Let Russia do the ugly work.

By Yanni Kotsonis
December 20, 2016

Foreign policy experts have been worried for a while now that President-elect Donald Trump is too fond of Russia. Some worry that Russia tilted the election in Trump’s favor, and a few suspect collusion between Russia and the Trump campaign. And last week’s nomination of ExxonMobil XOM CEO Rex Tillerson for secretary of state seemed to confirm their fears. After all, he would be Russia’s man in the cabinet, focusing narrowly on corporate profit at the expense of American global strategy.

As the head of the world’s largest publicly traded oil and gas company (by market value), Tillerson certainly has ties to Russian oil and gas enterprises like Rosneft. These deals were canceled in 2014 when the U.S. imposed sanctions on Russia, and Exxon stands to make billions from a rapprochement. But should Americans be worried that he will place the interests of Russia and Exxon before the interests of the U.S.? It depends how one understands “American interests,” and here, Trump and Tillerson promise to reorient American foreign policy using Russia and Syria as the occasion.

Tillerson is likely to privilege American business interests over any exercise of power that is not tethered to economic gain. With regard to Russia, he is likely to pursue better business relations with a less harsh and sanctimonious rhetoric. But this, at least, should be welcomed. Beginning with Hillary Clinton and continuing with John Kerry, the State Department has been willing to “restart” Russian-American relations, but on its own terms, and at the price of losing influence over Russia.

Russia’s tacit allowance in 2011 of NATOs operations in Libya, a traditional Russian interest, was welcome by the U.S., but Russian concern that there was no plan to govern Libya after Muammar Gaddafi was ignored. Cooperation against radical Islam in Europe was nice, but radicals in Chechnya and Dagestan were not a U.S. problem. NATO promised to cooperate with Russia in Europe, but NATO expansion into the former Soviet Union and the former Warsaw Pact was completed under Barack Obama, new European missiles were added for good measure, and Ukraine became fair game in 2013. Russia was in no position to resist, and when Russia crossed the U.S. over Ukraine by seizing Crimea in 2014, there was a price to pay. The sanctions that followed had a real effect on Russian exports and shut the country out of the credit markets. Syria, another traditional Russian ally, descended into civil war in 2011, with Western powers demanding the resignation of president Bashar al-Assad. This is where Russia made a stand, for better or for worse, motivated by the conviction that Russian credibility was at stake.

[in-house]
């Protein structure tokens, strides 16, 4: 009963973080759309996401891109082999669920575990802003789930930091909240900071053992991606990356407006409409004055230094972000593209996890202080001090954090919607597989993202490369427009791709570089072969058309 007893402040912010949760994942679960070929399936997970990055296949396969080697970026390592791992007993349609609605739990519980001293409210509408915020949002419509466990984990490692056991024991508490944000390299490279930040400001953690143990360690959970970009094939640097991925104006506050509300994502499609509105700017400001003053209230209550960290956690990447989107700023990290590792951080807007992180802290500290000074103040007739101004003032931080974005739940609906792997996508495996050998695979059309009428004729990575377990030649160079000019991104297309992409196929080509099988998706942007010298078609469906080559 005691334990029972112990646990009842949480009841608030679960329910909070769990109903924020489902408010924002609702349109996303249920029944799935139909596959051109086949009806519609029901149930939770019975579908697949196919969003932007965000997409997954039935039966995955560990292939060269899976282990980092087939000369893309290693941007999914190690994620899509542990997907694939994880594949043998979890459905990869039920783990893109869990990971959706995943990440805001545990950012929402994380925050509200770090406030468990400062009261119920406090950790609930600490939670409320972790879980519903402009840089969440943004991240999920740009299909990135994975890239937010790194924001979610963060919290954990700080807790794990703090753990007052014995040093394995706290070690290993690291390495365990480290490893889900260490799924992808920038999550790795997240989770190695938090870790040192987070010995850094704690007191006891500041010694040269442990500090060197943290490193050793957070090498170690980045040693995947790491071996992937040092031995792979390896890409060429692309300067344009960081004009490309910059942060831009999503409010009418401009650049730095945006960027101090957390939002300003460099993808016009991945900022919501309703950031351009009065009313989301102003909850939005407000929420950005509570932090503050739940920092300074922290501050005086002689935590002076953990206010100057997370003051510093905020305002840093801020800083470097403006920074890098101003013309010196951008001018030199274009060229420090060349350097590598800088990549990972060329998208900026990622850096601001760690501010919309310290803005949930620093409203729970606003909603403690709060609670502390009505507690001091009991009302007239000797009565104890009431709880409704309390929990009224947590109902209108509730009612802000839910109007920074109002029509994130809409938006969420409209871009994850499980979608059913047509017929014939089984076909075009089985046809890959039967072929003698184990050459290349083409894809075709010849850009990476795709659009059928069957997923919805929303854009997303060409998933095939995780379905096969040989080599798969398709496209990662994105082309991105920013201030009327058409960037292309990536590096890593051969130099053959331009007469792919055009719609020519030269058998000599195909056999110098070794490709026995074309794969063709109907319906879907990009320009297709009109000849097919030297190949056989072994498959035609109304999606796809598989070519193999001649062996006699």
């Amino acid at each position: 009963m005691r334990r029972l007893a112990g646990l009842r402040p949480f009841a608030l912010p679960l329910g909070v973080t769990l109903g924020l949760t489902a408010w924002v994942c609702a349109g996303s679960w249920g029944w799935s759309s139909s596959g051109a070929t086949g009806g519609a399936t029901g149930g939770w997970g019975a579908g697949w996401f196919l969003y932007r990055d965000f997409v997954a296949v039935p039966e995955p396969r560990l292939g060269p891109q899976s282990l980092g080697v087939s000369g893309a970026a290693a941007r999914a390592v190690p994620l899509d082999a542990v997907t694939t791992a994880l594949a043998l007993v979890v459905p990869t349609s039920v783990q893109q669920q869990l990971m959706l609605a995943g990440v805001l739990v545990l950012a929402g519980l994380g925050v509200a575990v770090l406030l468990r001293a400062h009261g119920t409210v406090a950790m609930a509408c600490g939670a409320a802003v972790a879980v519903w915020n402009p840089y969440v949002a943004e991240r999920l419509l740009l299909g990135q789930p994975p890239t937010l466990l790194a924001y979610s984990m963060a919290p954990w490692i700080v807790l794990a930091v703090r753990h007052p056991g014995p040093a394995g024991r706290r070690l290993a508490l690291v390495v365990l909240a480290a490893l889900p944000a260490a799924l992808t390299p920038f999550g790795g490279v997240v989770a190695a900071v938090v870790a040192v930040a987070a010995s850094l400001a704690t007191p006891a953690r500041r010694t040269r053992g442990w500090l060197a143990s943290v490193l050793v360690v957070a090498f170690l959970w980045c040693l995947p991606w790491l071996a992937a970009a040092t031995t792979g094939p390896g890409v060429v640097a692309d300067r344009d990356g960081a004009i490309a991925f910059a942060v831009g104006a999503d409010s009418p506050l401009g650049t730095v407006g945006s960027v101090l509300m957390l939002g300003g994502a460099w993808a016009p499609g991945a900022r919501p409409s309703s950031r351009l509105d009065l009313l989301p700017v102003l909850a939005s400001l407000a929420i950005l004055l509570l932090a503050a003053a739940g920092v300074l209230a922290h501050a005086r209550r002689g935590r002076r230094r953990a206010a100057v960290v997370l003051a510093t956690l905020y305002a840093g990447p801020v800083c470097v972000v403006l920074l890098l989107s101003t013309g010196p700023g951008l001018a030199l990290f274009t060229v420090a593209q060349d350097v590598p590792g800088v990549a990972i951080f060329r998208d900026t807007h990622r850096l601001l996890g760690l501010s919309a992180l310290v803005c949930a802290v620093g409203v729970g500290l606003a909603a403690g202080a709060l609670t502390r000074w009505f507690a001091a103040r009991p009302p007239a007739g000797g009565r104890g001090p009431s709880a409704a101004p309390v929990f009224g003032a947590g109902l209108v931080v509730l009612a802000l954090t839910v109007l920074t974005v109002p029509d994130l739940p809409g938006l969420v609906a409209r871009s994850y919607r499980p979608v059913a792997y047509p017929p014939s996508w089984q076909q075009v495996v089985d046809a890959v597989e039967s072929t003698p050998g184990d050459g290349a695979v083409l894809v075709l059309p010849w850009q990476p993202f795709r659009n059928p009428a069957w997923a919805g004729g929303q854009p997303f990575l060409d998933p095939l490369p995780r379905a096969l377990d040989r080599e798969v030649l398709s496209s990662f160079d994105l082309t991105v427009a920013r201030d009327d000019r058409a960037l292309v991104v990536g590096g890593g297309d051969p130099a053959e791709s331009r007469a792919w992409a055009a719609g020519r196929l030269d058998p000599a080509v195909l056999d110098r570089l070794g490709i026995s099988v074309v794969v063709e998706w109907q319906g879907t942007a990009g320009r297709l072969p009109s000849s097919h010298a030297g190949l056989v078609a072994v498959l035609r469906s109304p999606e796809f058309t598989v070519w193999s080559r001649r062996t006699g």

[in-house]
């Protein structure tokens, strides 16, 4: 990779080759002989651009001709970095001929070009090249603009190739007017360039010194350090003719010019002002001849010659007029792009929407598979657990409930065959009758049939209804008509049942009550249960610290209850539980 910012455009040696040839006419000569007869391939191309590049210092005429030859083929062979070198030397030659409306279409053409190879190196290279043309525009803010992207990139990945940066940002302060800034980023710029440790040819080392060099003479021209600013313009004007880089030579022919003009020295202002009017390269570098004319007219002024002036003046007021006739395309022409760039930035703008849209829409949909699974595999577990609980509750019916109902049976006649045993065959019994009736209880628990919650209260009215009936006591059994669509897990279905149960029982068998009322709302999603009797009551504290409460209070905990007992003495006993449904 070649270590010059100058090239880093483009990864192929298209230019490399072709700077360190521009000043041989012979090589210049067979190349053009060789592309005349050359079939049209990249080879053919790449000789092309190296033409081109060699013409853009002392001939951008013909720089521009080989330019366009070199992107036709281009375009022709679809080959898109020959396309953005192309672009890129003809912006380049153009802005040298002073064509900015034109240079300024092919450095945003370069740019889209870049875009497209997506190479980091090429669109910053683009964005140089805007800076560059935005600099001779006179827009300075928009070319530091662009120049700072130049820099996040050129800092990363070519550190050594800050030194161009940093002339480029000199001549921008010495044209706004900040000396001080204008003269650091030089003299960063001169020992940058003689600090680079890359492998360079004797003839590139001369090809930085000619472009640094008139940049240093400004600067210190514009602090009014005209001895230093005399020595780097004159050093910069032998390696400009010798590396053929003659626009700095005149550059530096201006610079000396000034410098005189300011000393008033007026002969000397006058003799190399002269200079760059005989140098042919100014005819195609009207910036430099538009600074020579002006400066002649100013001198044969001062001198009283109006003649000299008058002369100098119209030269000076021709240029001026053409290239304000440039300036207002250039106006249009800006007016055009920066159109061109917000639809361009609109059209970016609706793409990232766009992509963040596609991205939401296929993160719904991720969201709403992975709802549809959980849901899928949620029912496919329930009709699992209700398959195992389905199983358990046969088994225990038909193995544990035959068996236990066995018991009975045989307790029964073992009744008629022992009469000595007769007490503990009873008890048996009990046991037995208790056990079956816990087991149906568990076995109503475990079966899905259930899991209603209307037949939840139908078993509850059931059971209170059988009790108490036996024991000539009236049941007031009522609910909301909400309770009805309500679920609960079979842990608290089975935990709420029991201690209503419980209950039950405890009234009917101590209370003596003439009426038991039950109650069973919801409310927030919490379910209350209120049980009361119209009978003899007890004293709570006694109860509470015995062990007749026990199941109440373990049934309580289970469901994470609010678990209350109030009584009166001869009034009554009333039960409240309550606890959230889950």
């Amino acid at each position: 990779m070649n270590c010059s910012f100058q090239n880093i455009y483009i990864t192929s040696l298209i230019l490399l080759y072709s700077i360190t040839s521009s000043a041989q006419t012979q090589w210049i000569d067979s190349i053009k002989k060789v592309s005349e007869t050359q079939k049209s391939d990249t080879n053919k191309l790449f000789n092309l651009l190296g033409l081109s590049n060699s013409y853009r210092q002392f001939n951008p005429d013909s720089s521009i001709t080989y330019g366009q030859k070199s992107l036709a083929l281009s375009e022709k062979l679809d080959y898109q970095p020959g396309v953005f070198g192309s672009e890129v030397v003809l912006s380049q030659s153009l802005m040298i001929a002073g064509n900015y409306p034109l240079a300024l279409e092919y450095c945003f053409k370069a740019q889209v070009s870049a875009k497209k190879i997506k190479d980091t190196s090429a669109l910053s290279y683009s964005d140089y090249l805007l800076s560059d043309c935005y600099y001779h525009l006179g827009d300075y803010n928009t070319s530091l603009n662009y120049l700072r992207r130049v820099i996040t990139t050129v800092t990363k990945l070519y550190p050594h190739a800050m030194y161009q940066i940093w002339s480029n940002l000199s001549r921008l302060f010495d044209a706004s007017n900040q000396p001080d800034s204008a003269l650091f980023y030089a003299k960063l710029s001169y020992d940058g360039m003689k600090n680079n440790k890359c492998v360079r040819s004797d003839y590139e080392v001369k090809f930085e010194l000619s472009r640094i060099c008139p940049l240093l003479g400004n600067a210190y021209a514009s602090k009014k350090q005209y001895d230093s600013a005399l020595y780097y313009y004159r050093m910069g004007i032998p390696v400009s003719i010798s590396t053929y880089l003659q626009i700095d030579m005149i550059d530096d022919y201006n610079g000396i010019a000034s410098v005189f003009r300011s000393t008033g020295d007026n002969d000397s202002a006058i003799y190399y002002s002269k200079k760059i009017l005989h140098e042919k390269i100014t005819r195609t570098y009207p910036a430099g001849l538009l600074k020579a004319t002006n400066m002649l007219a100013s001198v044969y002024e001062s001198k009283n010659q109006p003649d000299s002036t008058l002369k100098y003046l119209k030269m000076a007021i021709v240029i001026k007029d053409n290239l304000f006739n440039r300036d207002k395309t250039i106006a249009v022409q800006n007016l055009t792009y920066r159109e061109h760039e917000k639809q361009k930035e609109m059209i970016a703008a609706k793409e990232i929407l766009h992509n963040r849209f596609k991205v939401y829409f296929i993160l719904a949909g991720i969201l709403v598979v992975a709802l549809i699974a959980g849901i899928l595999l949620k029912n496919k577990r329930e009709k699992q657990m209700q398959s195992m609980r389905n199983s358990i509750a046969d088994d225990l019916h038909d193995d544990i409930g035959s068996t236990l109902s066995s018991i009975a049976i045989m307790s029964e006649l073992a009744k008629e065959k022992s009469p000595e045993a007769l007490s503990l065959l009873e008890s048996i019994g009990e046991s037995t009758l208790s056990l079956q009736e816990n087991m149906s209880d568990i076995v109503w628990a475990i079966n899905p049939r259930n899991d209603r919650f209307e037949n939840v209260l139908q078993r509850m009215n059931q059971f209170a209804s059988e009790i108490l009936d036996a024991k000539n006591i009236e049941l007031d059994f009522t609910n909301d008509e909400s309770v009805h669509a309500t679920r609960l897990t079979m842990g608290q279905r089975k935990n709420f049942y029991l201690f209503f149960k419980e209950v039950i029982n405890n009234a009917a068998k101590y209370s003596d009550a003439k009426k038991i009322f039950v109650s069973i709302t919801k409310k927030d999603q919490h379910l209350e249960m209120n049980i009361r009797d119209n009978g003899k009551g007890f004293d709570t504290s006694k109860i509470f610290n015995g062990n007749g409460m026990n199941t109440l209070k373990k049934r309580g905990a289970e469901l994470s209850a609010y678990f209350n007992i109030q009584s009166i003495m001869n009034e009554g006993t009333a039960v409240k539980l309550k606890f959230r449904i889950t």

There is a good reason why the U.S. has been reflexively anti-Russian: It costs the U.S. very little. Russia has never been among the top 25 U.S. trading partners, and the value of U.S.-Russian trade is dwarfed by U.S. trade with the likes of Chile, Malaysia, Singapore, Ireland, and Switzerland. At its highest point, in 2008, direct U.S. investment in Russia was $20.76 billion, out of a total of over $3 trillion. In 2015, U.S. investment in Russia was half that, while total direct investment rose above $5 trillion. Most Americans would not notice if all economic relations with Russia were somehow ended.

In domestic politics, too, hostility to Russia comes at a low cost. The ethnic Russian diaspora is small and divided between the pro- and anti-Vladimir Putin camps, with a large camp of the jaded and the apathetic. Anti-Russian rhetoric even pays political dividends because communities of Polish-Americans, Jewish-Americans, Ukrainian-Americans, Cuban-Americans, and even Lithuanian-Americans are larger or better organized, and they vote. Given that our last two secretaries of state were politicians—presidential candidates, no less—U.S. foreign policy has catered to a domestic consumer more than usual. Russia was the perfect place to show toughness and high moral fiber because it came at almost no price. Meanwhile, important economic partners like China and Saudi Arabia with terrible records in human and civil rights were handled delicately.

But some very big companies did notice, because they missed opportunities to make money. Enter ExxonMobil, which was a big loser in the sense that it stood to make money and now it can’t. Tillerson’s estimate of a billion in losses was “potential.” And Exxon and its Russian partner, Rosneft, split their joint ventures between Russian assets, which went to Rosneft, and Western assets, which went to Exxon. It’s not clear what Exxon actually spent and lost, but it’s surely not a lot by most standards, and it’s very little by Exxon standards. Tillerson is likely to consider economic opportunity (including—but not only—petrochemicals) as central to all U.S. interests, and he is less keen on moral and patriotic posturing that lacks an economic backbone. Like Trump, he’ll set aside the truth that Russian oil and gas in Russia does little for jobs and growth back home, in favor of “supply-side diplomacy” that emphasizes the health of a corporation as a key U.S. interest.